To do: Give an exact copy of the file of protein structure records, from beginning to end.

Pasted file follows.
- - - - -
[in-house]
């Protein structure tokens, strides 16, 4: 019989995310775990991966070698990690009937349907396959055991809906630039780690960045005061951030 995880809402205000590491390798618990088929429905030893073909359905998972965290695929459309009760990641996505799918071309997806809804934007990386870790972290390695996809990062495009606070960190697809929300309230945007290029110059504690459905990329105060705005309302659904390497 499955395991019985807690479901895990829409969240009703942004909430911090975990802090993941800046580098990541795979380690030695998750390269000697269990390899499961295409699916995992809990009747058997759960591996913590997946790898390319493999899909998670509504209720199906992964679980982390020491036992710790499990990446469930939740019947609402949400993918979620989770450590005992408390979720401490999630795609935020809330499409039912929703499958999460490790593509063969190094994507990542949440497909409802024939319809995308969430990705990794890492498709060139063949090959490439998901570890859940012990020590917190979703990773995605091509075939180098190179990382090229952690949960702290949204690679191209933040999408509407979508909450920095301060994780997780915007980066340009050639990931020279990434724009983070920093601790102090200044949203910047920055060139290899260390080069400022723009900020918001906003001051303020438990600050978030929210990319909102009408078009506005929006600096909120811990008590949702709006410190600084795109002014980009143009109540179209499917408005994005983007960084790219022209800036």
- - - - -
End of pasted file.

[in-house]
């Protein structure tokens, strides 16, 4: 019989995310775990991966070698990690009937349907396959055991809906630039780690960045005061951030 995880809402205000590491390798618990088929429905030893073909359905998972965290695929459309009760990641996505799918071309997806809804934007990386870790972290390695996809990062495009606070960190697809929300309230945007290029110059504690459905990329105060705005309302659904390497 499955395991019985807690479901895990829409969240009703942004909430911090975990802090993941800046580098990541795979380690030695998750390269000697269990390899499961295409699916995992809990009747058997759960591996913590997946790898390319493999899909998670509504209720199906992964679980982390020491036992710790499990990446469930939740019947609402949400993918979620989770450590005992408390979720401490999630795609935020809330499409039912929703499958999460490790593509063969190094994507990542949440497909409802024939319809995308969430990705990794890492498709060139063949090959490439998901570890859940012990020590917190979703990773995605091509075939180098190179990382090229952690949960702290949204690679191209933040999408509407979508909450920095301060994780997780915007980066340009050639990931020279990434724009983070920093601790102090200044949203910047920055060139290899260390080069400022723009900020918001906003001051303020438990600050978030929210990319909102009408078009506005929006600096909120811990008590949702709006410190600084795109002014980009143009109540179209499917408005994005983007960084790219022209800036």